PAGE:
Back in 2010, Danger Close Games released a reboot on the Medal of Honor franchise by moving from the overused and outdated WW2 setting and focusing on the ongoing conflicts in Afghanistan and the Middle East. Danger Close worked towards making Medal of Honor more up-to-date and lifelike and for the most part, it accomplished what it set out to do. Not only did they focus on battles based in real-life locations, but also they focused on real-life Special Forces groups like the Army Rangers and Tier 1 operatives and the weapons they use in battle. Labeling itself as an “authentic shooter,” it was still very much an “arcade shooter” at its core, with regenerating health and plenty of Michael Bay set pieces and explosions. However, Danger Close did place great focus on the real-life soldiers, the real-life weapons and the real-life locations that they fight in. The game received mixed reviews, but is still regarded among its most dedicated players as one of the finest campaigns in the modern military shooter genre.
Medal of Honor: Warfighter is a direct sequel and picks up where the events of Medal of Honor left off. The game finds Preacher, our hero from the previous MoH, returning home to find his family torn apart after years of dangerous deployment and the hardships of keeping secrets of his job from his wife and child. As he prepares to leave the life of a Tier 1 operative behind for the good of his family, he’s set to meet up with his family in Madrid to start repairing what has been torn apart by living and working this type of lifestyle. As he waits for their train to arrive, a suicide bomber blows up the train his wife and child were meant to be on, putting Preacher in the hospital and pitting the Tier 1 operatives back in the fight against a hostile enemy determined to destroy the most important things in Preachers life: his country and family.
The actual campaign is based on and inspired by real events and the missions were actually written by Tier 1 operatives themselves. You may recognize many of the missions you’ll encounter in the game from high-profile stories pulled straight from CNN and many other news stories. Along with the standard ground missions, you’ll find other missions ranging from rescuing hostages and escaping a flooded city via heavily armored CRRC’s (Combat Rubber Raiding Crafts) to chasing down terrorists via intense, if not a little scripted, car chases amidst busy village streets crowded with traffic, pedestrians and debris.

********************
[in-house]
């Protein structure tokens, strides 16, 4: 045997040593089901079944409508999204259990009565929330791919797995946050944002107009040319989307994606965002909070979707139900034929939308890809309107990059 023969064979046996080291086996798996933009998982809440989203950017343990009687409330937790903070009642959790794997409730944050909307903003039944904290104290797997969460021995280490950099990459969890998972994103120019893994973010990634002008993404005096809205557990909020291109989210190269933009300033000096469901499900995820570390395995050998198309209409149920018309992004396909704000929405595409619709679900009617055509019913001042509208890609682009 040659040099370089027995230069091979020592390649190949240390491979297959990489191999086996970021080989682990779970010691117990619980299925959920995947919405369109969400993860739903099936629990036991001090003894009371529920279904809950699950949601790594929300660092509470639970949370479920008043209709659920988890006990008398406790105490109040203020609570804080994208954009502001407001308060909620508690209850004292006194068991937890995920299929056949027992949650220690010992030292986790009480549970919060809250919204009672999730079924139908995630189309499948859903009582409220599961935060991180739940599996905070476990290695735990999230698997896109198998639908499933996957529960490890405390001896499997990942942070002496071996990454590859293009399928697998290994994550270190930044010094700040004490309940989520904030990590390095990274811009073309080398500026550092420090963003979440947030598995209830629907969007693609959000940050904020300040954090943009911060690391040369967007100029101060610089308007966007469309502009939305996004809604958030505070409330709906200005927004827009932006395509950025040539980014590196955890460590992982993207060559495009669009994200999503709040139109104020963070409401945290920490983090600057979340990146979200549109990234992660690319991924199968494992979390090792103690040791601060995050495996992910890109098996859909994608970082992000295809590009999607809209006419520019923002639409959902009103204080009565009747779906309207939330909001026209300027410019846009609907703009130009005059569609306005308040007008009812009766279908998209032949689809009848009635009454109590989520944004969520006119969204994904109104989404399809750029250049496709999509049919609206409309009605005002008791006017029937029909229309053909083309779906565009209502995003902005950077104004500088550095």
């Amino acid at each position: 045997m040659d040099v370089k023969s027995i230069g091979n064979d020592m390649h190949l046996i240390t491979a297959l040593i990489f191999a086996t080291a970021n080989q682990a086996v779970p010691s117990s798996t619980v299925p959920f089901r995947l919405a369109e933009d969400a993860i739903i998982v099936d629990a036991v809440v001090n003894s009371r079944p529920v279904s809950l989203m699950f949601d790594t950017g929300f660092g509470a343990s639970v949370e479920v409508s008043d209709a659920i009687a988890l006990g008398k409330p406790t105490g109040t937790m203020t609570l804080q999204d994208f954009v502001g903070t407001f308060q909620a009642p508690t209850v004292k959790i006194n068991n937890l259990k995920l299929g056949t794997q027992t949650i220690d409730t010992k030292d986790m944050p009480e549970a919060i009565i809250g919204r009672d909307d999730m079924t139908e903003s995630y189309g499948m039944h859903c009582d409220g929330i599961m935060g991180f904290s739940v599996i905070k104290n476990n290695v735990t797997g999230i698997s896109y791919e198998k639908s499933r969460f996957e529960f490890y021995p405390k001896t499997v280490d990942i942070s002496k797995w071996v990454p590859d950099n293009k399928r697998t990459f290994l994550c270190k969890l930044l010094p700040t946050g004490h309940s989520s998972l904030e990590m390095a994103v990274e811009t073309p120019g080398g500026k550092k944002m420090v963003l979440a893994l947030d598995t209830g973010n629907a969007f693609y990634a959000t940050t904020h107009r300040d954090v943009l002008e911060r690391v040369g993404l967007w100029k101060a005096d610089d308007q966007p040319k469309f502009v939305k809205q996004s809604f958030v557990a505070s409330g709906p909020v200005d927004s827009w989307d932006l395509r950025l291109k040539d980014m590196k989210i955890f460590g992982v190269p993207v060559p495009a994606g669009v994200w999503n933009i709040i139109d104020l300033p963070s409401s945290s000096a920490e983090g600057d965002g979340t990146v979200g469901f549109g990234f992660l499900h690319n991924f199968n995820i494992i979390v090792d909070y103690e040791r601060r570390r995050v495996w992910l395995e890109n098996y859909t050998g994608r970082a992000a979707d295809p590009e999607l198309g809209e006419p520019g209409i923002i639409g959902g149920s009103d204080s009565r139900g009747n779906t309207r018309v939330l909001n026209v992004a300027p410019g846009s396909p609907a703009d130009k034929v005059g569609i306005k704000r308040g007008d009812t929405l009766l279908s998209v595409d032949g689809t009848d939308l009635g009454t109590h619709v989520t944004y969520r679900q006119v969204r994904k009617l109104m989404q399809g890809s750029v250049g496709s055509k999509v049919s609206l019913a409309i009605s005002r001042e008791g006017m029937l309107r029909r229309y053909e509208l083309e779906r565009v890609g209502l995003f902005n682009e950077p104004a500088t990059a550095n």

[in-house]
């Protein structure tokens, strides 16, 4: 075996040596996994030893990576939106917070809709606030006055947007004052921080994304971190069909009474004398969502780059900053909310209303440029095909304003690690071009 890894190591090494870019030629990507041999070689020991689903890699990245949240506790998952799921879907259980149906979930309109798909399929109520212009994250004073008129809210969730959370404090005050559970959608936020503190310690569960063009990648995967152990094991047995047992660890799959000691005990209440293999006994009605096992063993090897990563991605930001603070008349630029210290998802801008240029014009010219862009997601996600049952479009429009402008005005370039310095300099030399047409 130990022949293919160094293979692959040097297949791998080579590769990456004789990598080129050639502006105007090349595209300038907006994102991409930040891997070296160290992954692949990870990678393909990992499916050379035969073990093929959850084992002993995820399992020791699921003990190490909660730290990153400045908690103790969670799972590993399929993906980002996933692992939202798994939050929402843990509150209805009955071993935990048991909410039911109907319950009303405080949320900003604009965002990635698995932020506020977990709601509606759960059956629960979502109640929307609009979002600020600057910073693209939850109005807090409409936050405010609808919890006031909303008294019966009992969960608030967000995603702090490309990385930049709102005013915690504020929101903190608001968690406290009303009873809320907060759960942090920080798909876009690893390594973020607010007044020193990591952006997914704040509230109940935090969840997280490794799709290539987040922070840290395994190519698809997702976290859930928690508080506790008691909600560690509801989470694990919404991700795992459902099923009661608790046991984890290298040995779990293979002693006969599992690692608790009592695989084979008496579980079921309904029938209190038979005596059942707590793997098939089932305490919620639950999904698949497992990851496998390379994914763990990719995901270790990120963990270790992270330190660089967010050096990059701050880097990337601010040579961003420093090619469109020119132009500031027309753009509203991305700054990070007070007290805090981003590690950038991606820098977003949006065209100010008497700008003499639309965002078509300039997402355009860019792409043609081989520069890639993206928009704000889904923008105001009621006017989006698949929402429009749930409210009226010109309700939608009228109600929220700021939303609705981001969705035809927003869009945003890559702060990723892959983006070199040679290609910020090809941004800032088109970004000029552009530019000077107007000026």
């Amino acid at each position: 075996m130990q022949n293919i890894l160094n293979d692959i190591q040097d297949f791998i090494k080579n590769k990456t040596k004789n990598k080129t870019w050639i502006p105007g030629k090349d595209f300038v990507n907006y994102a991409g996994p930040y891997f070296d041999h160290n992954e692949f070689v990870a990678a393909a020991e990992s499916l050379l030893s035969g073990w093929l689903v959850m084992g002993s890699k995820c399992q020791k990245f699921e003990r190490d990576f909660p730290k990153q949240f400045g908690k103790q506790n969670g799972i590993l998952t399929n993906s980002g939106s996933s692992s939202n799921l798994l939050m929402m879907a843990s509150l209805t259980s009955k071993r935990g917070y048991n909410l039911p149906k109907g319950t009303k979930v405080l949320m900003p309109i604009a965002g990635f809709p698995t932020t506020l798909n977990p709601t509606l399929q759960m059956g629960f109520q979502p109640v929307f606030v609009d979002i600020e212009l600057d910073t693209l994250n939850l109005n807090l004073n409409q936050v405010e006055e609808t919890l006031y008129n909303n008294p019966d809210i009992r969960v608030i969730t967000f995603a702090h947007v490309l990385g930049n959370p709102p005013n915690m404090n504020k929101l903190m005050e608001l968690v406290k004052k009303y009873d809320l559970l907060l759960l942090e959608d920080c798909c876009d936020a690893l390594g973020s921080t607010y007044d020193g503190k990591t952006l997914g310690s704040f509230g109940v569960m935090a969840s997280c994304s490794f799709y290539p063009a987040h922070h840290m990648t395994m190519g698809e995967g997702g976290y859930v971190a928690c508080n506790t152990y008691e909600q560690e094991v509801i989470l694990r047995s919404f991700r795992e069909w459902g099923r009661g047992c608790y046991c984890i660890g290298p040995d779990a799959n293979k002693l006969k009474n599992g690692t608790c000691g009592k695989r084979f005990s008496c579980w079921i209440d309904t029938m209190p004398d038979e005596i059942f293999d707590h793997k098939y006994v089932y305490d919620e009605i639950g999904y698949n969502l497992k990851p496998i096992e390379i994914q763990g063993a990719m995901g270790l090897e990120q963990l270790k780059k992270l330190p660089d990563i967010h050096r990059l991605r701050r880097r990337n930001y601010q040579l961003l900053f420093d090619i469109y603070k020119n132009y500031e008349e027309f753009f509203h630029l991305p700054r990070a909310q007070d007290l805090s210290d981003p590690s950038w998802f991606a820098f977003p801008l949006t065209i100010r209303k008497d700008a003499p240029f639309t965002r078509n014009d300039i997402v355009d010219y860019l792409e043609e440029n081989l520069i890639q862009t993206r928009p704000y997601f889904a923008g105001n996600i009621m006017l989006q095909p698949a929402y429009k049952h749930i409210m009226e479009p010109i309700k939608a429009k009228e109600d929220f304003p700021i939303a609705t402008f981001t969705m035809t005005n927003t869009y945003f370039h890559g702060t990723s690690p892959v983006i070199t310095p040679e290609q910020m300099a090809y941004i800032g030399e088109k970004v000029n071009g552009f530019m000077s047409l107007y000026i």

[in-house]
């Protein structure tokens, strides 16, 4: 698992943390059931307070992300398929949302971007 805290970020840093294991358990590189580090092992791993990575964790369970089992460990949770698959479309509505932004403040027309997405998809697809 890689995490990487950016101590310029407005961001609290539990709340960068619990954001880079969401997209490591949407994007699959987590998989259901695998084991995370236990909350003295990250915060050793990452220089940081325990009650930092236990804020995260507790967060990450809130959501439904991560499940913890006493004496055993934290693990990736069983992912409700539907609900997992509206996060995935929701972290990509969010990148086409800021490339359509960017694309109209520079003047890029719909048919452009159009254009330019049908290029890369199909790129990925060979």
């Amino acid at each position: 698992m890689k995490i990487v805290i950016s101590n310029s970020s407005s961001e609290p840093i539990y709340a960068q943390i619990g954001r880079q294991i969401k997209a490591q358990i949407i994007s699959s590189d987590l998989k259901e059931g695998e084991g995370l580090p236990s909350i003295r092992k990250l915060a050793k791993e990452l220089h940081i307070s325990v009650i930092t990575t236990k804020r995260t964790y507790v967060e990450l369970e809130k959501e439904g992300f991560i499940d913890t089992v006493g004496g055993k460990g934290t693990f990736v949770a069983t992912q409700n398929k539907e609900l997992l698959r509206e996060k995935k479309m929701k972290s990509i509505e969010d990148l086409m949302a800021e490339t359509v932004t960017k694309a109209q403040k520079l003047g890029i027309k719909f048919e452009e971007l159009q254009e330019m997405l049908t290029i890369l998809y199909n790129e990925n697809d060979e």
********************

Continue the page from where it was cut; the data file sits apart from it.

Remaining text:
The story in MoH: Warfighter does tend to jump around a bit more this time than the prior title. More similar to what the Call of Duty series has been doing with their storylines recently, the jumping around between flashbacks and present day might be a bit jarring to those new to the series. Other than the jumping around in the story, the single-player campaign is pretty much standard fare for today’s modern first person shooter titles. Although it’s pretty much the same combination of running, gunning and shooting, MoH: Warfighter does introduce a few new mechanics to the game play that really surprised me and increased my enjoyment of the single-player game.
One of the first new mechanics you will notice involve the ability to lean out from cover, scout the area, take a shot and then lean back behind cover to reload your weapon. This is something that I feel has been missing from FPS titles for many years and just by mapping this easy function to a button press is amazingly enjoyable. It’s a little awkward at first getting used to being able to do this, but being able to pop in-and-out from behind cover without having to fully display yourself to the enemy is fantastic and constantly saves you from an unfortunate death due to fully popping out from behind cover to locate enemy positions.
Another cool function that Danger Close has added to MoH: Warfighter is that all of your semi-automatic guns that you can carry have two combat scopes. The standard scope is geared more towards close-quarter combat, but if you want to get close to the action and zoom in for sniping, a simple click of the right joystick will switch over to the more ranged zoom and you’ll be picking off enemy combatants with ease.
One more new feature that was a welcome surprise was the addition of some pretty decent driving sections. At a couple points in the game, you will wind up behind the wheel of a vehicle, putting the pedal to the medal and following a scripted route until a event happens and your driving time is over. Developed by the studio behind Need for Speed, the two car driving missions are well put together. While they don’t fit with the rest of the running, gunning and shooting aspects of the game, they’re so much better constructed than other parts of the game that I didn’t really care that there were only two driving sections.